Much like “Die Hard” or “The Family Stone”, “Home Alone” isn’t overwhelmingly holiday-themed. What we really remember about the movie are Kevin’s hijinks fighting off the Wet Bandits, his adventures roaming about town on his own and quotes like, “Keep the change, ya filthy animals.”
But I think the story of “Home Alone” makes a great metaphor for the Advent season.
Here’s a quick refresher in case you haven’t seen it in a while: The Mom of the McCalister clan plans an epic family trip to France for the holidays. Chaos leads to confusion on the way to the airport messing up the final family headcount. The baby of the family Kevin is left asleep at the house. No one realizes what’s happened until the plan is up in the air.
A pretty funny plot for a film, but totally unrealistic, right?
I mean, how could any caring parent lose sight of one of your own children, especially at Christmas?
The holidays are supposed to be the most joyful time of the year. For most us, though, they’re really the busiest and most stressful time.
Our responsibilities at work increase as the boss wants to close out Q4 strong. The gift list starts adding up. The bank account starts drying up.
What’s supposed to be a season of reflection and anticipation rapidly becomes one of deadlines and doubts.
Before you know it it’s December 24th. Your’e standing in line at Target for Grandpa’s gift and it hits you – you’ve forgotten about The Child at Christmas.
It’s a lot easier than you realize to let Jesus slip your mind at Christmas. The world is not going to help you out at all. The holidays can disrupt even the most faithful of us.
To avoid a “Home Alone” situation this Christmas, you have to be intentional. You can’t just assume a little Bing Crosby on the radio and a wreath on the door will make the season come alive in your heart. You have to do a little work keep Jesus on your mind.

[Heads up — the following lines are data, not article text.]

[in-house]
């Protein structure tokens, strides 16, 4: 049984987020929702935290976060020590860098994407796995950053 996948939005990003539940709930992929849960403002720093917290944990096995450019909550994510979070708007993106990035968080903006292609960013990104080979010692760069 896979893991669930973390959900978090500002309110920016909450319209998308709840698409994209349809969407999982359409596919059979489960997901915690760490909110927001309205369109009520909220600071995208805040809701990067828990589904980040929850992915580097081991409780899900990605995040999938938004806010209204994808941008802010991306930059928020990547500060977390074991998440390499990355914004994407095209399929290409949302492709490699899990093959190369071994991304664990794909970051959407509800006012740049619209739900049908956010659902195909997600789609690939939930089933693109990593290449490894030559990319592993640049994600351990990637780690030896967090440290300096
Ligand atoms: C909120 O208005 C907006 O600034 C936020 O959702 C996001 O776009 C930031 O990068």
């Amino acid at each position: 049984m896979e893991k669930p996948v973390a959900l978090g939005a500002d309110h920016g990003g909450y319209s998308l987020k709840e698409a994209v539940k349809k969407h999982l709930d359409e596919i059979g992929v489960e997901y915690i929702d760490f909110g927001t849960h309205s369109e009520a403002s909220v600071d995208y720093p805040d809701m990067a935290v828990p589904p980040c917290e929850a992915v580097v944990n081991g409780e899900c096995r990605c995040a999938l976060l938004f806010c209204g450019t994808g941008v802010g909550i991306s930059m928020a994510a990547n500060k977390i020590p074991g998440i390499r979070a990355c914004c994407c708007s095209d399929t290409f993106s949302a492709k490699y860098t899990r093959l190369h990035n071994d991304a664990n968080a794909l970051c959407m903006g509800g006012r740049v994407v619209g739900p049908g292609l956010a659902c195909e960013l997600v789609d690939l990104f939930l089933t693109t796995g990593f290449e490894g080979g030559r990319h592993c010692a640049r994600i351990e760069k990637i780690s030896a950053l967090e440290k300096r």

Here’s a few things you can try to avoid a “Home Alone” Advent:
– Read an Advent devotional. It’s really not too late. The Bible app has plenty of Christmas-themed plans. You can jump right into the middle or try to catch up from the beginning.
– Find a partner. Don’t make this a Secret Santa situation, trying to hide your faith struggle from the world. Seek out a friend who will hold you accountable and go through a devotional with you – Someone who will check in on your holiday cheer.
– Schedule a time for charity. Serve a meal at your local homeless shelter. Ring the bells for Salvation Army. Bake cookies for postmen or firefighters. A small act of service at Christmas will put your priorities and your problems in perspective.
– Attend a Christmas service. It doesn’t have to just be the Christmas Eve service. Check in on the Youth or Children’s Christmas program at your church. Seeing Christmas through a youngster’s eyes can reawaken a childlike spirit in your heart.
– Read the story. If nothing else, make the time this year to read the Christmas story. Read it in a different translation – a contemporary one like The Voice or go old school with the King James. Give yourself the gift of a fresh look at the age-old story this year. Remind yourself of what it’s all about.
The Christmas spirit of “Home Alone” shines through in the final act, as Kevin’s family miraculously finds their way back to the child they abandoned. It’s not too late for us to have a reunion with The Christ Child either.
It will take some work on our part. But if we make the effort to turn around, The Child will be waiting for us with open arms.